ID the Future Intelligent Design, Evolution, and Science Podcast
Topic

The Privileged Planet

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Image courtesy NASA / James Webb Space Telescope. Public Domain.

What’s Next in the Search for Habitable Worlds

Are we common or rare? You can be on either side of the question and still be excited about the search for habitable planets capable of harboring life. On this episode of ID the Future, host and amateur astronomer Eric Anderson concludes his two-part conversation with Bijan Nemati, professional astronomer and expert on exoplanet search technology, to review the history of exoplanet research and share key details about upcoming NASA missions. Nemati is currently one of the lead scientists for the coronagraph instrument on the Roman Space Telescope, slated to launch within the next few years, and is also closely involved in early planning for the next-generation Habitable Worlds Observatory, which will be focused specifically on identifying signs of life on a small selection of exoplanets. This is Part 2 of a two-part conversation. Don't miss Part 1! Read More ›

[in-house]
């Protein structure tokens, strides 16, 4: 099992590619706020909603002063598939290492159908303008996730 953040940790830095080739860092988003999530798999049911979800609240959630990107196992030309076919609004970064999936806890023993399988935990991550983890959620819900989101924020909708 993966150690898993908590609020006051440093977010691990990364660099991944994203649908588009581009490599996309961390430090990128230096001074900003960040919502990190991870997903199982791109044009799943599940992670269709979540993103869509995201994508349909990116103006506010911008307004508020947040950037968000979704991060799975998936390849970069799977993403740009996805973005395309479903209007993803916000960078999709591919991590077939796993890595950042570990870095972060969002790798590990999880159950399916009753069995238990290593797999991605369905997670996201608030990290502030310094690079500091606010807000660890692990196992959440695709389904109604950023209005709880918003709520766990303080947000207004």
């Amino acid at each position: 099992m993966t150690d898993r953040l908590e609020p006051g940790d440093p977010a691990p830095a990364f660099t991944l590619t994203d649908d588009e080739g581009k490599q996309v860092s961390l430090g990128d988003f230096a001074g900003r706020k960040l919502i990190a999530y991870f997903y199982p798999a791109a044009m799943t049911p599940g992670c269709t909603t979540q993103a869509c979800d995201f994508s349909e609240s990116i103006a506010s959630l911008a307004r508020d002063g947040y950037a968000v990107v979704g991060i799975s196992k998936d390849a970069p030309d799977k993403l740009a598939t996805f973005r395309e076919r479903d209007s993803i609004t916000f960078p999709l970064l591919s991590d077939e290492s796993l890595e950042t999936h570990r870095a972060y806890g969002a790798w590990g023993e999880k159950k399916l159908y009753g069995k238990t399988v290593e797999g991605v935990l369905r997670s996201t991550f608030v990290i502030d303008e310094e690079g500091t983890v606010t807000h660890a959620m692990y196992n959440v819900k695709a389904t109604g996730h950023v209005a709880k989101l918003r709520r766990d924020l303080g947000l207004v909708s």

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Image courtesy of NASA / Public Domain

Bijan Nemati on the Search for Habitable Planets

One of the most exciting areas of space research is the search for Earth-like planets around other stars. Since the first discovery some 30 years ago, thousands of exoplanets have been identified and catalogued, but the vast majority bear little resemblance to Earth and would not be conducive to even simple life, much less large organisms such as ourselves. However, during the same 30 years, planet-hunting technology has also vastly improved. Where do things stand today, and what can we expect over the next decade as the hunt continues? On this episode of ID the Future, host and amateur astronomer Eric Anderson begins a two-part conversation with Bijan Nemati, professional astronomer and expert on exoplanet search technology, to review the history of exoplanet research and upcoming NASA missions. This is Part 1 of a two-part conversation. Look for Part 2 next! Read More ›
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Man on top of a mountain observing the universe
Image licensed from Adobe Stock

A Reading From The Farm at the Center of the Universe